Somali Companies Face Ban for Paying Tax to Shabab

Somali minister for commerce and industry Jibril Abdirashid.

Somali companies and business owners who are found to be financially assisting and supporting the insurgent group al-Shabab will have their licenses revoked.

The minister of commerce and industry, Jibril Abdirashid, said Saturday the government will not tolerate business people’s illegal financial dealings with al-Shabab.

“Those who are found to not follow the government directive, legal and constitutional action will be taken against them. The government will revoke the registration and business licenses found to violate the order. A business owner found to obey al-Shabab orders or financially supporting al-Shabab will not operate any business in Somalia,” he said.

In August, the Somali government launched an all-out war against al-Shabab in central regions to capture territories.

“The ministry orders all business owners not to cooperate, facilitate and provide financial assistance to al-Shabab. The business owners cannot follow the terror group orders, a group that is against the stability and the existence of the country and the people of Somalia,” Abdirashid said.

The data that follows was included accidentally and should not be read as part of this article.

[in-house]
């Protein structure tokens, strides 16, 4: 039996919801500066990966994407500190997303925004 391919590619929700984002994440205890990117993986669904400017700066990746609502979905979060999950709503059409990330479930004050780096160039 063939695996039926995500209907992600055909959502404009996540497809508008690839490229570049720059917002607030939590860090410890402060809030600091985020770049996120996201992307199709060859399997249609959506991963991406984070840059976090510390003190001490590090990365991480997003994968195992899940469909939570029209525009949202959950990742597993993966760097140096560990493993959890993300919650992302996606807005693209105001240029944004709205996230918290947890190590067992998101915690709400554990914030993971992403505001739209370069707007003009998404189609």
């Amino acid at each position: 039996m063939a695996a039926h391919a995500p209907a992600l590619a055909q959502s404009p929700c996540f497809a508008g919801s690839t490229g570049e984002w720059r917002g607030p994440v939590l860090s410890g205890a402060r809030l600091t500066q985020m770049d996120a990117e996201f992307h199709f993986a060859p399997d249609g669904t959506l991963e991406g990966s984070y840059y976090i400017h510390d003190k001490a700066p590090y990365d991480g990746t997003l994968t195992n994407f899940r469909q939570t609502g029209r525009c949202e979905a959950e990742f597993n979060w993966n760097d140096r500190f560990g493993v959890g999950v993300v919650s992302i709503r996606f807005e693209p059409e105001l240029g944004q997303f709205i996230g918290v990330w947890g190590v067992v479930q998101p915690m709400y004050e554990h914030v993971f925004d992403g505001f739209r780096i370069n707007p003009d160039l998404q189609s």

Somali officials also warned business people not to run or manage al-Shabab operations in the country. The government said that such businesses associated with the militant group would be taken over. 

Some Somali business owners have found it difficult to avoid illegal al-Shabab taxation, and those who refuse to pay are killed or their goods are burned.

In its 2020 and 2021 report, the UN panel of experts on Somalia said al-Shabab extorted businesses and individuals working at Mogadishu port.

The UN investigators said the group obtained information on business imports and exports through a network of infiltration.

The commerce minister claim there are individuals and four companies working at the port sharing the information of business people and goods coming to the country with al-Shabab. Abdirashid said he will seek the cancellation of the licenses of four companies.

The lack of financial systems in the Horn of Africa has made the group exploit loopholes to make money and finance its terror operations.